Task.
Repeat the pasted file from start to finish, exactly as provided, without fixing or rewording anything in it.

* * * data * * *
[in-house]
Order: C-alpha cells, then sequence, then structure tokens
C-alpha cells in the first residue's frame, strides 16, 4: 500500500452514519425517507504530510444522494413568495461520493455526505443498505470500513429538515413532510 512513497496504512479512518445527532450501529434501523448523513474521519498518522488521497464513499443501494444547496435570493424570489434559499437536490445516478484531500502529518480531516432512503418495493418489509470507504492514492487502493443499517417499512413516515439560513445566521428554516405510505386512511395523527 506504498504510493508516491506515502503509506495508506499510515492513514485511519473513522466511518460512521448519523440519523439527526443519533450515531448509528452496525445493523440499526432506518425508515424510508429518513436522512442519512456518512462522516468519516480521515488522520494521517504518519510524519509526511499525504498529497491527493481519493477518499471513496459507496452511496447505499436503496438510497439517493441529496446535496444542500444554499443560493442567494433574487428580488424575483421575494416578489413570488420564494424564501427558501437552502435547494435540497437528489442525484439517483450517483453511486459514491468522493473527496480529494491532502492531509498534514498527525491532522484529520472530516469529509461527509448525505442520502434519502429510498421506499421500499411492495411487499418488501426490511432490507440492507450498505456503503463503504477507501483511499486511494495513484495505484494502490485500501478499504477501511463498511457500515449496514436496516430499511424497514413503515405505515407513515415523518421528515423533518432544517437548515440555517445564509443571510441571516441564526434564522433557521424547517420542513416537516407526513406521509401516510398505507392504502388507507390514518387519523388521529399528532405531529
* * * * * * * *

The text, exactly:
[in-house]
Order: C-alpha cells, then sequence, then structure tokens
C-alpha cells in the first residue's frame, strides 16, 4: 500500500452514519425517507504530510444522494413568495461520493455526505443498505470500513429538515413532510 512513497496504512479512518445527532450501529434501523448523513474521519498518522488521497464513499443501494444547496435570493424570489434559499437536490445516478484531500502529518480531516432512503418495493418489509470507504492514492487502493443499517417499512413516515439560513445566521428554516405510505386512511395523527 506504498504510493508516491506515502503509506495508506499510515492513514485511519473513522466511518460512521448519523440519523439527526443519533450515531448509528452496525445493523440499526432506518425508515424510508429518513436522512442519512456518512462522516468519516480521515488522520494521517504518519510524519509526511499525504498529497491527493481519493477518499471513496459507496452511496447505499436503496438510497439517493441529496446535496444542500444554499443560493442567494433574487428580488424575483421575494416578489413570488420564494424564501427558501437552502435547494435540497437528489442525484439517483450517483453511486459514491468522493473527496480529494491532502492531509498534514498527525491532522484529520472530516469529509461527509448525505442520502434519502429510498421506499421500499411492495411487499418488501426490511432490507440492507450498505456503503463503504477507501483511499486511494495513484495505484494502490485500501478499504477501511463498511457500515449496514436496516430499511424497514413503515405505515407513515415523518421528515423533518432544517437548515440555517445564509443571510441571516441564526434564522433557521424547517420542513416537516407526513406521509401516510398505507392504502388507507390514518387519523388521529399528532405531529